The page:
Tierarztl Prax Ausg K Kleintiere Heimtiere 2014; 42(06): 367-373
DOI: 10.15654/TPK-140165
Original Article
Schattauer GmbH

Breed related odds ratio and anatomic distribution of canine mast cell tumours in Austria

Retrospective study of cases in the years 2000–2010Rassenspezifische Odds Ratio and anatomische Verteilung von Mastzelltumoren beim HundRetrospektive Auswertung von Fällen in den Jahren 2000–2010
E. F. Leidinger
1   In Vitro Veterinary Diagnostic Laboratory, Vienna, Austria
K. Freeman
2   IDEXX Laboratories, Wetherby, UK
G. Kirtz
1   In Vitro Veterinary Diagnostic Laboratory, Vienna, Austria
E. H. Hooijberg
1   In Vitro Veterinary Diagnostic Laboratory, Vienna, Austria
K. Sick
3   Dr. Sick Veterinärhistologische Diagnostik, Feldkirchen/Kärnten, Austria
› Author Affiliations
Further Information

Publication History

Received: 19 February 2014

Accepted after revision: 06 May 2014

Publication Date:
08 January 2018 (online)


Objective: An increased risk of mast cell tumours (MCT) in certain breeds has been described repeatedly in the literature. The incidence of MCTs for registered breeds in Austria, an estimate of the risk by means of the odds ratios based on breed as well as the anatomic localisation of MCTs were examined. Material and methods: In the first part of the study, the ranking of breeds in Austria based on 147,802 dogs with known breed (including mixed breed) was determined, based on those dogs included in the laboratory data base from 2000 to 2010. In the second part of the study, 476 dogs were identified with MCTs and analysed by age, sex, Patnaik grade of MCT and breed distribution. The odds ratios with confidence intervals were calculated for all breeds with skin tumours. Results: The age distribution showed a peak in the age group from 6.1 to 8.0 years; 70% of MCTs were localised to the head and trunk. No significant difference was found based on gender. The evaluation of the odds ratios showed that only four of the 20 of the most popular in Austria breeds (Boxer, Bernese Mountain Dog, Golden Retriever, Spaniel) had an increased risk; on the other hand, some breeds which have not been previously identified in the literature were indicated to have a significantly increased risk for MCT (e.g., Dogo Argentino, Tibetan Spaniel, Pyrenean Mountain Dog, Beauceron, and Austrian Smooth-haired Hound). Conclusion and clinical relevance: Because disease risk may influence the popularity of some currently rare breeds, consultation with breeders and owners regarding the identification of the breeds newly identified in this study as an increased risk for development of mast cell tumours is indicated.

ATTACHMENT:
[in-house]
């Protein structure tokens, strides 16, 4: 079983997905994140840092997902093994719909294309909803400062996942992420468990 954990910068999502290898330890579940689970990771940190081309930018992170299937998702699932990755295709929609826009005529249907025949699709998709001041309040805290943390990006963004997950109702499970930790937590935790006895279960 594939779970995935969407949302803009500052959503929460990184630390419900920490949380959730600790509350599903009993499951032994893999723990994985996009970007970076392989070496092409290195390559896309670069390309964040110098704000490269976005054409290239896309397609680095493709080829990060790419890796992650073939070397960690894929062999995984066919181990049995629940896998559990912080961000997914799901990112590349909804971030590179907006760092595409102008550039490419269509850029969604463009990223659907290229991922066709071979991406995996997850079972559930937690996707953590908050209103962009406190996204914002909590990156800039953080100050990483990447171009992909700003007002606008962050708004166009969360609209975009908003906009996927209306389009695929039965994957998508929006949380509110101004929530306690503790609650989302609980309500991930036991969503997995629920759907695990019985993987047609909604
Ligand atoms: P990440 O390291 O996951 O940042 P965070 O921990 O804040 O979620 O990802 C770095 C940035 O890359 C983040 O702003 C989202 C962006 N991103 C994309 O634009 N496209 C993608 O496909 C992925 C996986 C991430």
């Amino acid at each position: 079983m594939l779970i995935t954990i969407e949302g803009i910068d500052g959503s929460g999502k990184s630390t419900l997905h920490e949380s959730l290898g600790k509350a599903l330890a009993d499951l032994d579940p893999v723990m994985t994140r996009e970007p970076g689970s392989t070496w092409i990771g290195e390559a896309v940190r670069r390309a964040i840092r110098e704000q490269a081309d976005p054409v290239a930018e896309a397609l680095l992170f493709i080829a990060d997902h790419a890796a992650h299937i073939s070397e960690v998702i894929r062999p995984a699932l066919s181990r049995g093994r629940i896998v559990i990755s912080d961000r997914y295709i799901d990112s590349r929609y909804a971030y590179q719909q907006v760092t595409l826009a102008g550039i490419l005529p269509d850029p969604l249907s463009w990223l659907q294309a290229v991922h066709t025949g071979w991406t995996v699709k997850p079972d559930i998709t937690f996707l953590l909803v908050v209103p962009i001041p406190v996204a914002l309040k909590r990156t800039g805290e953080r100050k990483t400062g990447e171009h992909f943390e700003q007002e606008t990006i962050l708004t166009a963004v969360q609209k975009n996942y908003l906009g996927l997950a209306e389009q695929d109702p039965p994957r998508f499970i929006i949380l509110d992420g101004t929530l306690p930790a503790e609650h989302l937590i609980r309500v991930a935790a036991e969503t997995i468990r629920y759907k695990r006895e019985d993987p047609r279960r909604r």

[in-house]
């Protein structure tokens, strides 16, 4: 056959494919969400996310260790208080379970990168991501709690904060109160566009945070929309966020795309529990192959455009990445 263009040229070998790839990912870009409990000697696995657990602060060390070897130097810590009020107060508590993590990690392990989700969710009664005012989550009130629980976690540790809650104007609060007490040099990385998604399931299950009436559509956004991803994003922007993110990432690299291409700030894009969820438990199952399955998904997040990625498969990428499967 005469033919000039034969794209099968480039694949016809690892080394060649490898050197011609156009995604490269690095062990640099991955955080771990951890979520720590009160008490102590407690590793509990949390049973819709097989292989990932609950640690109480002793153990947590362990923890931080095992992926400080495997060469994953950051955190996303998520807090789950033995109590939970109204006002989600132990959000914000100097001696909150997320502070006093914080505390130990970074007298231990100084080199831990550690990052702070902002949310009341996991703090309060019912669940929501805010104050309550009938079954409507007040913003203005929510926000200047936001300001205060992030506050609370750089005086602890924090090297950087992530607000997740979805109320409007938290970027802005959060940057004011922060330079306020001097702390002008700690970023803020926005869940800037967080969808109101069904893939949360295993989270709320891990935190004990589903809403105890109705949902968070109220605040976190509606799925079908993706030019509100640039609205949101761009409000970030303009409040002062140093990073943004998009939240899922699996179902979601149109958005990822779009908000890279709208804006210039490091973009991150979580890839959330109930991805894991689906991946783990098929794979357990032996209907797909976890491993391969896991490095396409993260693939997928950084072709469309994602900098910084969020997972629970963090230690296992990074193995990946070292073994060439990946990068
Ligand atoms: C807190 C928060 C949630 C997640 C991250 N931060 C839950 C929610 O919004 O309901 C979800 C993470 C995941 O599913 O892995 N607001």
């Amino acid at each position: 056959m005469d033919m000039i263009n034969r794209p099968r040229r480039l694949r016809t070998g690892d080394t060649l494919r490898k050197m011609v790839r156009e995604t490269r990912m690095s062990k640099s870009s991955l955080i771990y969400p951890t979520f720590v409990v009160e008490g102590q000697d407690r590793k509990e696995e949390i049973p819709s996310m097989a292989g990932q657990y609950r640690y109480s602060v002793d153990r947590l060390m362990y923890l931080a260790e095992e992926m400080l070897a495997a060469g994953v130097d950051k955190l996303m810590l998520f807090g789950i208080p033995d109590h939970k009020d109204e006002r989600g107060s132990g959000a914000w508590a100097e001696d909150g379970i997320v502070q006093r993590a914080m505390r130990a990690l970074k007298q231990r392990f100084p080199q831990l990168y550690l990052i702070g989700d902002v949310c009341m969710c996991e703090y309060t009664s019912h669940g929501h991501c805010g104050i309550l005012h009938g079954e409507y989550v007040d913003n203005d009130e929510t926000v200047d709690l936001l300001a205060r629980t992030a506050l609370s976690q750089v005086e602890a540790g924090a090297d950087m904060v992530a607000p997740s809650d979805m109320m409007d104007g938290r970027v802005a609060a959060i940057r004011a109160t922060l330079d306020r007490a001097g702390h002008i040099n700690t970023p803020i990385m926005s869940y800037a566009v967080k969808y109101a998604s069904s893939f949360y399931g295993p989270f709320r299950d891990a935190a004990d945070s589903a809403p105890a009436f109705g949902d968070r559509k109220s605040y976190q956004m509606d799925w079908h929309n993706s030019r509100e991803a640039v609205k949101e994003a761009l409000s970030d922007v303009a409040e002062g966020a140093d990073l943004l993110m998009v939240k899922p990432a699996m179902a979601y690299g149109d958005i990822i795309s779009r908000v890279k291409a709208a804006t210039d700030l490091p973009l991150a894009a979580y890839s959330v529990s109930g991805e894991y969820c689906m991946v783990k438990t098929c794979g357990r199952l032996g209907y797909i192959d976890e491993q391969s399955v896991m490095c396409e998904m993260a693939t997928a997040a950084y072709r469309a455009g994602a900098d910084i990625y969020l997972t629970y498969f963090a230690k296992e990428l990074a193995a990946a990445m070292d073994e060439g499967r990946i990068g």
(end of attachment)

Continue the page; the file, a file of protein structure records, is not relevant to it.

Gegenstand und Ziel: Ein erhöhtes Risiko für Mastzelltumoren bei bestimmten Hunderassen wurde in der Literatur mehrfach beschrieben. In der Studie wurde die Inzidenz von Mastzelltumoren sowie deren anatomische Lokalisation bei in Österreich registrierten Rassen untersucht und die Wahrscheinlichkeit des Auftretens dieser Neoplasie bei einzelnen Rassen anhand der Odds Ratio ermittelt. Material und Methoden: Im ersten Teil der Studie erfolgte eine Bestimmung der Popularitätsrangfolge von Hunderassen in Österreich anhand von 147.802 Hunden mit bekannter Rasse (inklusive Mischlinge), die im Studienzeitraum in die Labordatenbank eingetragen wurden. Im zweiten Teil der Studie wurden 476 Hunde mit Mastzelltumoren identifiziert und nach Alter, Geschlecht, Patnaik-Grad des Mastzelltumors und Rassenverteilung untersucht. Die Odds Ratio mit Konfidenzintervallen wurde für alle Rassen mit untersuchten Hauttumoren berechnet. Ergebnisse: Die Altersverteilung zeigte einen Gipfel in der Altersgruppe 6,1–8,0 Jahre; 70% der Mastzelltumoren waren am Kopf und Rumpf lokalisiert. Zwischen den Geschlechtern bestand kein signifikanter Unterschied. Nach Auswertung der Odds Ratio wiesen nur vier der 20 der in Österreich populärsten Hunderassen (Boxer, Berner Sennenhund, Golden Retriever, Spaniel) ein erhöhtes Risiko auf, während bei einigen in der Literatur bislang nicht erwähnten Rassen ein deutlich erhöhtes Risiko festzustellen war (z. B. Dogo Argentino, Tibetspaniel, Pyrenäenhund, Beauceron und Brandlbracke). Schlussfolgerung und klinische Relevanz: Da sich die Popularität von derzeit seltenen Rassen ändern kann, ist eine Beratung von Züchtern und Besitzern in Hinblick auf Rassen mit hohem Risiko für einen Mastzelltumor wichtig.

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